Stony Brook University will rent its commercial kitchen at the Southampton campus to the Amagansett Food Institute as part of a business incubator initiative put forth by the local nonprofit.
The incubator, known as South Fork Kitchens, will give those in the business of producing food access to a commercial kitchen to help foster growth in their company. The partnership between AFI and the university will also provide the local companies with small-business counseling and development services.
“The idea is that it’s a home for their businesses,” said AFI’s Executive Director Kathleen Masters. “They can rent in blocks of four hours and produce their product, and be around people who are all working toward the same thing,” she said, explaining being around other businesses can help foster collaboration and ideas.
AFI will operate the kitchen with oversight by Ms. Masters, as well as Carissa Waechter of Carissa’s Breads as coordinator and chef. Ms. Waechter has sold her breads at local Amagansett farms, including Quail Hill Farm, Amber Waves Farm and the Montauk Farmers Market.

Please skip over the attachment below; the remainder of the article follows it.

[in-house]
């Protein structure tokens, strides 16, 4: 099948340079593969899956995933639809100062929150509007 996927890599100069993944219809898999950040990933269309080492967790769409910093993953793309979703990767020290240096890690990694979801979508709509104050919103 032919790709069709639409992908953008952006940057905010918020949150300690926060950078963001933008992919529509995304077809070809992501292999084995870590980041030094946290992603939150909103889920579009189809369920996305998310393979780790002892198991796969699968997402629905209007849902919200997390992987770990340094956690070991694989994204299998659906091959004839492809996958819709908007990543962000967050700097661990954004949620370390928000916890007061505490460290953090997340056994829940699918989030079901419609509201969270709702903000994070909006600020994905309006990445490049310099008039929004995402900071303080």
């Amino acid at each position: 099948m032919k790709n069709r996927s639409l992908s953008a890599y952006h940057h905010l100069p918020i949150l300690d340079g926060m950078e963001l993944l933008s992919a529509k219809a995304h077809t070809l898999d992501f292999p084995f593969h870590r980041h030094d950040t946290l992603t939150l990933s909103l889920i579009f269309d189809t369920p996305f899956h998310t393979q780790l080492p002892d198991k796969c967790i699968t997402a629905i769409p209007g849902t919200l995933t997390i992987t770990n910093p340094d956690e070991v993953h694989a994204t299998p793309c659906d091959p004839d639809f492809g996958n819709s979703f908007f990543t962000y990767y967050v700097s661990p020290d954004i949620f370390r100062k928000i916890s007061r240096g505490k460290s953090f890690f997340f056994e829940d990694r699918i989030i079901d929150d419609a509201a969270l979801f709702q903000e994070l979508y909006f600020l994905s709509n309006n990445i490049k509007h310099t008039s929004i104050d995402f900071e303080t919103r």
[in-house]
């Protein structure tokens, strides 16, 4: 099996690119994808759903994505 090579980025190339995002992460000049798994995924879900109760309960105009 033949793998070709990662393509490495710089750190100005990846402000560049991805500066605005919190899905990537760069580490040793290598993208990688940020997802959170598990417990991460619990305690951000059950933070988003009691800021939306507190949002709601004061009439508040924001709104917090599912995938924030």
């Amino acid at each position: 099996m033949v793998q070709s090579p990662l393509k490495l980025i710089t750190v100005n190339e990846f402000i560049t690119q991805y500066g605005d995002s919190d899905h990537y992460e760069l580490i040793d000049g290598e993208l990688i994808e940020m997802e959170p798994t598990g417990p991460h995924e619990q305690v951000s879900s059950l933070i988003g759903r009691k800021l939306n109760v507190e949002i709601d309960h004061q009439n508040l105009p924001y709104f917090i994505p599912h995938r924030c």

Part of the agreement, said Ms. Masters, is to operate a “farm-to-table” lunch café for faculty, staff, and students.
“We want to use as many of the products being produced in the kitchen as possible,” Ms. Masters said of the café. “We want to have local healthy food, which is exactly what the faculty and the students have told us they want here.”
The commercial kitchen includes a tilt skillet, allowing people to produce things in quantity that “they would’ve had to use pots and pans for,” said Ms. Masters, streamlining the cooking process and creating a more efficient process.
The café is slated to be up and running sometime in May, said Ms. Masters.
The kitchen will be open for businesses 24/7 with the capacity to hold up to four businesses in the space at one time, said Ms. Masters. As for the incubator’s participants, businesses must obtain a New York State Egg and Market License in order to operate out of the kitchen.
“[The licenses] are site-specific, so in order to work out of our kitchen, you need that license first,” said Ms. Masters, who, for that reason, couldn’t list what companies were expected to participate since licenses were not yet determined.
“It’s a whole variety of people,” she added. “From fisherman, to bakers, to jam makers, to personal chefs. We’re very excited.”